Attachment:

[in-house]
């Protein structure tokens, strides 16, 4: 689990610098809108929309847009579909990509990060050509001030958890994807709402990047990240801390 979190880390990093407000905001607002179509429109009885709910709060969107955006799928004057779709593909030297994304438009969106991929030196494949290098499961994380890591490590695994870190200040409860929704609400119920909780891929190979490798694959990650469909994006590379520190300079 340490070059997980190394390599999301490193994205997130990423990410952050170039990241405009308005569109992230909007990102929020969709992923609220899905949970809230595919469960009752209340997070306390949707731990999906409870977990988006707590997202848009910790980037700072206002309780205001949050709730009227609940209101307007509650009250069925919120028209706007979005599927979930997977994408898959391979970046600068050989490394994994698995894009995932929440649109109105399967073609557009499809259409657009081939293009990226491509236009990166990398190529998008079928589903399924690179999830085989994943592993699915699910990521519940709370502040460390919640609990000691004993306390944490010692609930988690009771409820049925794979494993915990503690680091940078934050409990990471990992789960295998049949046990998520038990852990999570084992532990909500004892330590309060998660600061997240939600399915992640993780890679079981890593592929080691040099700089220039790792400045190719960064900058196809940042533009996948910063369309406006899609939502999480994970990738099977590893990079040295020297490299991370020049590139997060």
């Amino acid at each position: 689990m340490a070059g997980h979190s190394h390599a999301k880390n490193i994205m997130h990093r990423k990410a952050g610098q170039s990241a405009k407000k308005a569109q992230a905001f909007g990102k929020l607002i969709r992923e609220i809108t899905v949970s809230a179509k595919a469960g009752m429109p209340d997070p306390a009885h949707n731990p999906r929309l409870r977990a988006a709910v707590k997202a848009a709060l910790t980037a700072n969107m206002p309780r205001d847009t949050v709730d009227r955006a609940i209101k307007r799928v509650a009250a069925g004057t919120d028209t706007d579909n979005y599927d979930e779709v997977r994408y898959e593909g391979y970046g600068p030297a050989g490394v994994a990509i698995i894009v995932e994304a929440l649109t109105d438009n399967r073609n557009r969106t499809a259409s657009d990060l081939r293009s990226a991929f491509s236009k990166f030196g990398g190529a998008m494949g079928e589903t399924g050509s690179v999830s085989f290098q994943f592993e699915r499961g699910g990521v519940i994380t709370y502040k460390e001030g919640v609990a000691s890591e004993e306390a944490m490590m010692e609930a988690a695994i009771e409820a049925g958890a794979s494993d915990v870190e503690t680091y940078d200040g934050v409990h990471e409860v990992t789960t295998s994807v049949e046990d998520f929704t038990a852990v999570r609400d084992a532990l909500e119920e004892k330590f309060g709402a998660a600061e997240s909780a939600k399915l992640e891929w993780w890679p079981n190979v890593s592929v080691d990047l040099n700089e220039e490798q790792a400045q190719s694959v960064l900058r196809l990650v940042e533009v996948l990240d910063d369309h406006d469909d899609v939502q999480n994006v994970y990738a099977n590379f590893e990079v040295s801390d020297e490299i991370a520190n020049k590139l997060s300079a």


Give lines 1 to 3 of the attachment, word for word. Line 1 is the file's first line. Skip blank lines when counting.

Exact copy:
[in-house]
């Protein structure tokens, strides 16, 4: 689990610098809108929309847009579909990509990060050509001030958890994807709402990047990240801390 979190880390990093407000905001607002179509429109009885709910709060969107955006799928004057779709593909030297994304438009969106991929030196494949290098499961994380890591490590695994870190200040409860929704609400119920909780891929190979490798694959990650469909994006590379520190300079 340490070059997980190394390599999301490193994205997130990423990410952050170039990241405009308005569109992230909007990102929020969709992923609220899905949970809230595919469960009752209340997070306390949707731990999906409870977990988006707590997202848009910790980037700072206002309780205001949050709730009227609940209101307007509650009250069925919120028209706007979005599927979930997977994408898959391979970046600068050989490394994994698995894009995932929440649109109105399967073609557009499809259409657009081939293009990226491509236009990166990398190529998008079928589903399924690179999830085989994943592993699915699910990521519940709370502040460390919640609990000691004993306390944490010692609930988690009771409820049925794979494993915990503690680091940078934050409990990471990992789960295998049949046990998520038990852990999570084992532990909500004892330590309060998660600061997240939600399915992640993780890679079981890593592929080691040099700089220039790792400045190719960064900058196809940042533009996948910063369309406006899609939502999480994970990738099977590893990079040295020297490299991370020049590139997060």
């Amino acid at each position: 689990m340490a070059g997980h979190s190394h390599a999301k880390n490193i994205m997130h990093r990423k990410a952050g610098q170039s990241a405009k407000k308005a569109q992230a905001f909007g990102k929020l607002i969709r992923e609220i809108t899905v949970s809230a179509k595919a469960g009752m429109p209340d997070p306390a009885h949707n731990p999906r929309l409870r977990a988006a709910v707590k997202a848009a709060l910790t980037a700072n969107m206002p309780r205001d847009t949050v709730d009227r955006a609940i209101k307007r799928v509650a009250a069925g004057t919120d028209t706007d579909n979005y599927d979930e779709v997977r994408y898959e593909g391979y970046g600068p030297a050989g490394v994994a990509i698995i894009v995932e994304a929440l649109t109105d438009n399967r073609n557009r969106t499809a259409s657009d990060l081939r293009s990226a991929f491509s236009k990166f030196g990398g190529a998008m494949g079928e589903t399924g050509s690179v999830s085989f290098q994943f592993e699915r499961g699910g990521v519940i994380t709370y502040k460390e001030g919640v609990a000691s890591e004993e306390a944490m490590m010692e609930a988690a695994i009771e409820a049925g958890a794979s494993d915990v870190e503690t680091y940078d200040g934050v409990h990471e409860v990992t789960t295998s994807v049949e046990d998520f929704t038990a852990v999570r609400d084992a532990l909500e119920e004892k330590f309060g709402a998660a600061e997240s909780a939600k399915l992640e891929w993780w890679p079981n190979v890593s592929v080691d990047l040099n700089e220039e490798q790792a400045q190719s694959v960064l900058r196809l990650v940042e533009v996948l990240d910063d369309h406006d469909d899609v939502q999480n994006v994970y990738a099977n590379f590893e990079v040295s801390d020297e490299i991370a520190n020049k590139l997060s300079a």